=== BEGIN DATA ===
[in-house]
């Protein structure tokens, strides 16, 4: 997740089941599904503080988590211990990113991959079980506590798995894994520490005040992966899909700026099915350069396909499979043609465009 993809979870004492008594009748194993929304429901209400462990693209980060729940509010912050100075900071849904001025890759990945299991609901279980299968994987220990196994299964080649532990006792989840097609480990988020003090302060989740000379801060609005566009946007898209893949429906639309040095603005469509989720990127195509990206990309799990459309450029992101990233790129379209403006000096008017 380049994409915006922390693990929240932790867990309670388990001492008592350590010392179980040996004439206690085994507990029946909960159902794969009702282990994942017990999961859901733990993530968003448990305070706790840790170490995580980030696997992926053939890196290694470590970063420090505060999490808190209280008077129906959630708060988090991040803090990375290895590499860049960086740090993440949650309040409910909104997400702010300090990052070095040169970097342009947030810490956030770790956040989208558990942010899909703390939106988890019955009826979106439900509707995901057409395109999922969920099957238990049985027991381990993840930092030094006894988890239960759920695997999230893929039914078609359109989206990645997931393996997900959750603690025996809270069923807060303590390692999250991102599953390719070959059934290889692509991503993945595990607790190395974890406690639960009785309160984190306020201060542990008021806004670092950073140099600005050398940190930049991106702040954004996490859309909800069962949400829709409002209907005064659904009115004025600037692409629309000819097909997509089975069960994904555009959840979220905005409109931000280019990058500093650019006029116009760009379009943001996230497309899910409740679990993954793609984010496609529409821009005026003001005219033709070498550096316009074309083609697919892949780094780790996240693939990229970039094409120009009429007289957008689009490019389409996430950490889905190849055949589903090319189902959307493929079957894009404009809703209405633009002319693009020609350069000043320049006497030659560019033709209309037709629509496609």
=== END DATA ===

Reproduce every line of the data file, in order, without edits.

[in-house]
């Protein structure tokens, strides 16, 4: 997740089941599904503080988590211990990113991959079980506590798995894994520490005040992966899909700026099915350069396909499979043609465009 993809979870004492008594009748194993929304429901209400462990693209980060729940509010912050100075900071849904001025890759990945299991609901279980299968994987220990196994299964080649532990006792989840097609480990988020003090302060989740000379801060609005566009946007898209893949429906639309040095603005469509989720990127195509990206990309799990459309450029992101990233790129379209403006000096008017 380049994409915006922390693990929240932790867990309670388990001492008592350590010392179980040996004439206690085994507990029946909960159902794969009702282990994942017990999961859901733990993530968003448990305070706790840790170490995580980030696997992926053939890196290694470590970063420090505060999490808190209280008077129906959630708060988090991040803090990375290895590499860049960086740090993440949650309040409910909104997400702010300090990052070095040169970097342009947030810490956030770790956040989208558990942010899909703390939106988890019955009826979106439900509707995901057409395109999922969920099957238990049985027991381990993840930092030094006894988890239960759920695997999230893929039914078609359109989206990645997931393996997900959750603690025996809270069923807060303590390692999250991102599953390719070959059934290889692509991503993945595990607790190395974890406690639960009785309160984190306020201060542990008021806004670092950073140099600005050398940190930049991106702040954004996490859309909800069962949400829709409002209907005064659904009115004025600037692409629309000819097909997509089975069960994904555009959840979220905005409109931000280019990058500093650019006029116009760009379009943001996230497309899910409740679990993954793609984010496609529409821009005026003001005219033709070498550096316009074309083609697919892949780094780790996240693939990229970039094409120009009429007289957008689009490019389409996430950490889905190849055949589903090319189902959307493929079957894009404009809703209405633009002319693009020609350069000043320049006497030659560019033709209309037709629509496609």